Frag men tation

This is my last piece directly about the 8th International Semantic Web Conference, though I’ll continue to be inspired by the things I picked up there. My other two pieces were about ontologies and data visualization.

I was sorry to leave ISWC today – and not just because of my fondness of suburban Virginia. For a humanities-oriented undergrad in a crowd of expert scientists and researchers, I learned an astonishing amount in the past few days – certainly enough to spark my interest in continuing to learn and discuss more, if only I could find a corollary to the community I just  met somewhere online.

The problem is that the great discussions I witnessed or joined at ISWC are – online – fragmented into such specialized subgroups that they have no place for a beginner like me. What’s more, the subjects that are addressed are so narrow that they turn into conversations restricted to a few participants and many uninvolved witnesses (when they take place on listservs, many unread emails). Experts talking to experts – great for solving specific technical problems, horrible for sharing the general knowledge and thoughts that spark real insight.

What I thought was greatest about ISWC was that nearly everyone was an expert at something different – which meant that any discussion with a largish audience or any happenstance encounter between two specialists (say, a natural language researcher and an RDF programmer) had to avoid the technical jargon of either specialty and instead frame everything with the best precision afforded by regular English (believe me, this is much more difficult than dipping into a pre-made vocabulary). Not only is that a good exercise for anyone who wants understand her own subject area more clearly, it’s also the best way to discover parallels between disparate fields. Whereas a psychologist might have nothing to say about “distributed computing,” when talking about “parallel processing,” he may actually turn out to be quite the expert. It’s almost a test of ontology-matching – suddenly finding out that the concept I represent as X in my specialty’s categorization structure is practically the same as what you happened to call Y in yours. What’s the significance of that? As David Karger and Jim Hendler stressed at Wednesday’s mentoring lunch, that discovery is usually one of the best conditions for creative insight. Science is well accustomed to seeing a person with a problem figure out how to solve it by happening upon a person with the solution in another field. All they needed was to run into each other.

But where is that uncontrolled, randomly-matching social space online? Online, communications function more as structured discussions than freewheeling conversations. In shedding their haphazardness, they lose a lot of creativity.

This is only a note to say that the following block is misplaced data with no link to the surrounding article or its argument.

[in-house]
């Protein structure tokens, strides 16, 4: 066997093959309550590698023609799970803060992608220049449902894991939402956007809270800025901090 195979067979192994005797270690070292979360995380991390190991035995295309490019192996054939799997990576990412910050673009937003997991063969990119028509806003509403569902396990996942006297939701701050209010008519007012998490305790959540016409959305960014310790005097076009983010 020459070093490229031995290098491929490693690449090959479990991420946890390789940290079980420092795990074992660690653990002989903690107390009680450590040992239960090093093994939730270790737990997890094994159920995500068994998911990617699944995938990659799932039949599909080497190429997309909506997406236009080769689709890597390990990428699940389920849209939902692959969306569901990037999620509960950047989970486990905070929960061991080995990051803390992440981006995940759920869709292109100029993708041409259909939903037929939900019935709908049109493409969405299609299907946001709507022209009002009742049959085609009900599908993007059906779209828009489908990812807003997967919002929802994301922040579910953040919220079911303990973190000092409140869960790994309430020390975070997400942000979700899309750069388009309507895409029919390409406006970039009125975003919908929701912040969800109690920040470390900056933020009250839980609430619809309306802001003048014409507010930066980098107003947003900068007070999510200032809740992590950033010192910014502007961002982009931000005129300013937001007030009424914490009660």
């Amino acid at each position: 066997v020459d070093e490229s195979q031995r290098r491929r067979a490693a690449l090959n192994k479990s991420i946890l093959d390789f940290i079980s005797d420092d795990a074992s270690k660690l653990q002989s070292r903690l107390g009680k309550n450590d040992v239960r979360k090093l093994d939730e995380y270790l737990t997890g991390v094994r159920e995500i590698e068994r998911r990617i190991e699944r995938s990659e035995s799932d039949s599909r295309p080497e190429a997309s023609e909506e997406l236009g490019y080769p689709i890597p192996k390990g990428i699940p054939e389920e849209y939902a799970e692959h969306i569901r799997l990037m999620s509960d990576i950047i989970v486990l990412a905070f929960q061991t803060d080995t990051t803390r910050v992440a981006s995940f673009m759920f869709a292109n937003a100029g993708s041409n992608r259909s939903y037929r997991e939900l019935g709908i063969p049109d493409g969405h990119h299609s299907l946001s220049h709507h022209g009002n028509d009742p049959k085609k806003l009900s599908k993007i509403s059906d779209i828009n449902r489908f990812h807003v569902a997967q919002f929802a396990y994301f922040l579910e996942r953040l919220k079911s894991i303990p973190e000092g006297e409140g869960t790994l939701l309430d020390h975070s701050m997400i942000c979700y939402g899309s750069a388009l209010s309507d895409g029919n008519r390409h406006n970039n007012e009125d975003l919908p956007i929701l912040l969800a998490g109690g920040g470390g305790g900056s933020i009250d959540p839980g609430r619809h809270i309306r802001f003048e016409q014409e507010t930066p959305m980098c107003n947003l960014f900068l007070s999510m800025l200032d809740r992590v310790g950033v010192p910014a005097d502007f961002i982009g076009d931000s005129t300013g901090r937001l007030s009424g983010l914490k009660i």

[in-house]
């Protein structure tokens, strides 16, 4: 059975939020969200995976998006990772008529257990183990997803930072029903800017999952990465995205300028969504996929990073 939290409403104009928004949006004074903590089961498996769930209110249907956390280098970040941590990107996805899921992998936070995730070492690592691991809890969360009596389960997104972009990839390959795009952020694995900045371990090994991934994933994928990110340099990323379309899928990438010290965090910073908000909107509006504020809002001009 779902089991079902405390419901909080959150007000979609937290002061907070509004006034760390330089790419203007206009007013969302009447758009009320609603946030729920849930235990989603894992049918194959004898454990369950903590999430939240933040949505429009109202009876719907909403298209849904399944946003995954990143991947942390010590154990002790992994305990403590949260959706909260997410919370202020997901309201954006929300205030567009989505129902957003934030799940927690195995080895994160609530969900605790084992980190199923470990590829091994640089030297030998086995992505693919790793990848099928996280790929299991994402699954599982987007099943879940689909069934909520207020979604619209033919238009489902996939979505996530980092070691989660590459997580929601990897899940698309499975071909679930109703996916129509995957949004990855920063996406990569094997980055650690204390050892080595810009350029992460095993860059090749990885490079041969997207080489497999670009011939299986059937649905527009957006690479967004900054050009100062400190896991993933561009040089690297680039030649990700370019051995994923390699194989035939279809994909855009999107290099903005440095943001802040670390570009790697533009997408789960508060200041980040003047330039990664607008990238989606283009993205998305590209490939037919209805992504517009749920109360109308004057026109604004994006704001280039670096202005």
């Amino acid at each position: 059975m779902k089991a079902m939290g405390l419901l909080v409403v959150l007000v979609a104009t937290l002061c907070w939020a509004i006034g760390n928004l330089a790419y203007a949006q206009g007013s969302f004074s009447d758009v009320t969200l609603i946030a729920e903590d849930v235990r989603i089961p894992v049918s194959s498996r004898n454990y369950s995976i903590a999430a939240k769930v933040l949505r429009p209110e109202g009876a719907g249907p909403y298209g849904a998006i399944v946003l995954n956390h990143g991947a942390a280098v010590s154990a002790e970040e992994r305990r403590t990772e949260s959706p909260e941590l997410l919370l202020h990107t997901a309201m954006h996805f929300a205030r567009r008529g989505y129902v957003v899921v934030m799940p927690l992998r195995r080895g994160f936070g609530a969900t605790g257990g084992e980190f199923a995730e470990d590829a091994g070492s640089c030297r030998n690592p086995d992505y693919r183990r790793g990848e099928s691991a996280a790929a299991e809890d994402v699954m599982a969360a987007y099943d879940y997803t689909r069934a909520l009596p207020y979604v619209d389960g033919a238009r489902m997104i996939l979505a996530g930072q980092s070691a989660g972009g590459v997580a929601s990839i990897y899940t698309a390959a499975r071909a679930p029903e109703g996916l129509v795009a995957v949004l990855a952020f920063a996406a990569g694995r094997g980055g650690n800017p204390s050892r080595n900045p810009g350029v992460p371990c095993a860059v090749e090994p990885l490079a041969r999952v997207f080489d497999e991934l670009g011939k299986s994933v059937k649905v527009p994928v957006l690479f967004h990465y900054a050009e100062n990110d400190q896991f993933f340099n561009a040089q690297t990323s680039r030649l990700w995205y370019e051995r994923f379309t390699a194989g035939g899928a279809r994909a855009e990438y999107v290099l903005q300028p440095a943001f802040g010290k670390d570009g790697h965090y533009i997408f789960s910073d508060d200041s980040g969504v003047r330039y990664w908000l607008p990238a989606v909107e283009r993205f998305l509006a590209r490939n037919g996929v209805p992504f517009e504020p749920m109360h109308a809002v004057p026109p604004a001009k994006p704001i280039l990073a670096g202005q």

I should probably point out that this isn’t particularly a problem of the Semantic Web; fragmentation and increasingly self-selected groups are a byproduct of the web in general. It may become intensified by the Semantic Web – which decreases the randomness and facilitates intentional self-selection on the web – but it’s a problem for everyone. Only maybe a little more so for scientists, who have always tended to break into autonomous, self-referential subgroups of experts rather easily.

Specialized, self-selected communities reinforce their own ideas and biases and make insightful leaps more difficult, to the detriment of all fields. The web facilitates self-selection and thus fragmentation. What is to be done?

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One thought on “Frag men tation

  1. I read a few of your recent posts about the event in Washington D.C. last week. Your insights are quite good and I applaud your efforts to take on such an esoteric subject.

    I really agree with your point about visualizing the semantic web. I think most people are either primarily “text” oriented or “visual” oriented, yet neither side realizes how different they are from the other in terms of their cognitive processes. Some would say it is a matter of left and right brain, but this is an over simplification. We all have some capabilities in both areas, but we tend to be “dominant” in one or the other. Tying together the meaning of words with images is a high art, which happens a lot in Mapping, Architecture, Flow Charts, Data Base Schema Diagrams, and other areas. These challenges require people to use “both sides of the brain”, or to be more “middle brained”.

    The fact that a panel/workshop focusing on data visualization was turned down by the ISWC is not at all a surprise to me. I have been dealing with a lot of Ontologists over the last year, and I have yet to see a compelling visualization.

    If you want a challenging read in this area, you might consider
    The Alphabet Versus The Goddess: The Conflict Between Word and Image
    by Leonard Schlain (who just recently passed away)

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